Brussels on Monday pledged millions of euros to help Lithuania tackle a migrant crisis as hundreds attempt every day to cross illegally into the European Union territory from neighbouring Belarus.
Ylva Johansson, the EU commissioner of Home Affairs, arrived in Lithuania on Sunday, a day on which a record 287 illegal migrants arrivals were recorded — more than three times as many as in all of last year.
“This is a provocation of the Lukashenko regime. We must show that there is no free access to EU territory,” Johansson said.
Lithuania accuses Lukashenko
Lithuania has accused Belarusian authorities of organising the illicit border crossings as an act of retaliation by Belarusian President Alexander Lukashenko.
Since he was announced as the winner in an August 2020 presidential vote that the West denounced as rigged, he has cracked down on opposition protests in his country and his main election challenger fled to Lithuania.
“Lithuania, the EU, the Schengen states must prevent illegal access to this area. That is why we, the whole EU, support Lithuania to defend our common external border with Belarus,” Johansson told reporters.
So far this year, 3,832 migrants have been detained in Lithuania. That compares with 81 in 2020. More than two-thirds are Iraqi citizens.
Air traffic from Iraq on the rise
Iraqi airlines have increased flights from Baghdad to Minsk from two to four a week and are also starting flights from Basra, Irbil and Sulaymaniyah.
Lithuania’s border guard service announced on Monday that it cannot accommodate any more new immigrants and urged the government to relocate people to other facilities.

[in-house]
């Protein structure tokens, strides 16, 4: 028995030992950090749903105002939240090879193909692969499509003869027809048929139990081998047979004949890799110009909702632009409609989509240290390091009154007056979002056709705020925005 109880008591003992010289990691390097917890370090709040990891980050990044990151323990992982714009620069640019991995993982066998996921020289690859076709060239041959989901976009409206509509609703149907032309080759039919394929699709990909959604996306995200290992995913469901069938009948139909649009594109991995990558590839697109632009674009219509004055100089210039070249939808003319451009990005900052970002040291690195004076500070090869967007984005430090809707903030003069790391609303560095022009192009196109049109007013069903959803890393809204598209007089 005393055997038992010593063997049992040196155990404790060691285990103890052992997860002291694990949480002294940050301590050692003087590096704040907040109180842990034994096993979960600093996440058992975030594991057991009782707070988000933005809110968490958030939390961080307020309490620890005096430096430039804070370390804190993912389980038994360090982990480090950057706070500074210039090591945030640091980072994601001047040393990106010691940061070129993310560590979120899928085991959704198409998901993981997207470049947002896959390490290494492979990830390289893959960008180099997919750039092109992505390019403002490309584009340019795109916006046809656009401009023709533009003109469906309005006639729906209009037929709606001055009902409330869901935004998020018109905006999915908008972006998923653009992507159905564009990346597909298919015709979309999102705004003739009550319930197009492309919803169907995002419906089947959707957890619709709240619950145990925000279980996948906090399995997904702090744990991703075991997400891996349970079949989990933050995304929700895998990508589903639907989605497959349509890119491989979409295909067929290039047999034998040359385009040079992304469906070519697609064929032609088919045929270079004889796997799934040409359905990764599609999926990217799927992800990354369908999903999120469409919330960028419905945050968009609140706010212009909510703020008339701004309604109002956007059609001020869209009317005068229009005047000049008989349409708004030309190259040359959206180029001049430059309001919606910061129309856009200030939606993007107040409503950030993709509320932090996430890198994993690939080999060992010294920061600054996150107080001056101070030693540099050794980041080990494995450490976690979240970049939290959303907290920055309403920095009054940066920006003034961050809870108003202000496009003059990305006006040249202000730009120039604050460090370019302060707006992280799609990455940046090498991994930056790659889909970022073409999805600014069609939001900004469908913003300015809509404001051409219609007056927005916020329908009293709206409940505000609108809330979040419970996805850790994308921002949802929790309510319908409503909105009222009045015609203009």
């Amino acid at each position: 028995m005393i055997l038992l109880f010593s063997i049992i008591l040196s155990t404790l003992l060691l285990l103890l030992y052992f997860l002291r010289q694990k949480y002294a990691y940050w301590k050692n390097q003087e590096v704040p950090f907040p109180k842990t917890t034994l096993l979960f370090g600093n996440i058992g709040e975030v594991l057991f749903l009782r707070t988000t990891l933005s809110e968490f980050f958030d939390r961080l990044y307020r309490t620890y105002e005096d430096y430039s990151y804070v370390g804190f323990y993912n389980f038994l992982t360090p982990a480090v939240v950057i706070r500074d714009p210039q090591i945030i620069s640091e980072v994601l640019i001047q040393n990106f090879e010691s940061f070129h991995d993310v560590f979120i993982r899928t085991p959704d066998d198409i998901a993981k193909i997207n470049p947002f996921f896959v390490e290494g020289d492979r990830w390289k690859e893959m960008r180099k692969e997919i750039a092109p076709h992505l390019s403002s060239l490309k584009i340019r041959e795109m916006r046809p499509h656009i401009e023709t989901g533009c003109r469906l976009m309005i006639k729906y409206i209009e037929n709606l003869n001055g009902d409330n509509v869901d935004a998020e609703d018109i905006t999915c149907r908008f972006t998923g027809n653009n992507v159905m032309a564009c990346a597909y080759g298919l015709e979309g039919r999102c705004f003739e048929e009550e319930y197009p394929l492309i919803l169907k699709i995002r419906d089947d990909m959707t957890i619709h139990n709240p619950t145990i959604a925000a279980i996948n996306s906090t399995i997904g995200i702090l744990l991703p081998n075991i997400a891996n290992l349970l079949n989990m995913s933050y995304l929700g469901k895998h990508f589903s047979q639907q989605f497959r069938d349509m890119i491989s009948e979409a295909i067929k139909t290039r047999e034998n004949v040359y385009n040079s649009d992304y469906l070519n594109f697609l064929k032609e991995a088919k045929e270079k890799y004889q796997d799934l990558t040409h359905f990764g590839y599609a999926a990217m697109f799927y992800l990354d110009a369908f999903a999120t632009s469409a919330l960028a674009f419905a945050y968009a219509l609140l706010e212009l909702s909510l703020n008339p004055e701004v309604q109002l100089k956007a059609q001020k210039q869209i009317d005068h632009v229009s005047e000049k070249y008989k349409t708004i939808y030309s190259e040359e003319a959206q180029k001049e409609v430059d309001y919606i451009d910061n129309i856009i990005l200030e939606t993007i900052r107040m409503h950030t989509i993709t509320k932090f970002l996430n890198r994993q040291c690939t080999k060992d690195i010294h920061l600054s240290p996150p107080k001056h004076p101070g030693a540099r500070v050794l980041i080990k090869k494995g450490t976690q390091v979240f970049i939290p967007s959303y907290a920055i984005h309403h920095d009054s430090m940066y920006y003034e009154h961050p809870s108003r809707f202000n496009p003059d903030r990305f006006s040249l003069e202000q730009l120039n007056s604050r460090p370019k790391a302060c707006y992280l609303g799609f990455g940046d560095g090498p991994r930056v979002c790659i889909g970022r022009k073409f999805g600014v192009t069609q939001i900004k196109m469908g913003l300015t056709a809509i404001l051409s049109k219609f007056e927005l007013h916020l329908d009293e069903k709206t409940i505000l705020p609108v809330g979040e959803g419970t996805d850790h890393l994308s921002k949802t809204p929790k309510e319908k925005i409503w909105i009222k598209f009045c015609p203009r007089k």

“We have managed this until now, but I must admit we have reached the limit of our possibilities,” said director of the service Rustamas Liubajevas.
Lithuanian Prime Minister Ingrida Simonyte expressed hope the European Commission will be able to handle the rapidly deteriorating situation.
“The first task is to reduce the potential of the flow itself. The biggest expectation here is for the EU to be able to use its negotiating position with the Iraqi government,” Simonyte told reporters.
Johansson promised Lithuania would not be left alone. “I will send a delegation that will spend a few days here to discuss in detail the possibility of funding a good border protection system that includes monitoring and protection against illegal migrants,” she said, adding that 20-30 million euros will be allocated to this by 2022.
Towards a border wall
Lithuania wants to build a physical barrier with Belarus, which it estimates will cost more than 100 million euros. EU funding is not usually permitted to finance the building of border barriers.
“We will eventually build it, no matter how much aid is sent by the EU. The border must be protected,” Simonyte said.
Later Monday, police used a water cannon and tear gas to disperse a crowd of immigrants who were rioting over the crowded living conditions at Rudininkai detention centre and a tent that failed in the rain. Several young Iraqis were removed from the centre for questioning, police said.
The Rudininkai military training ground, 40 kilometres outside Vilnius, was converted into one of the country’s many migrant detention centres in July.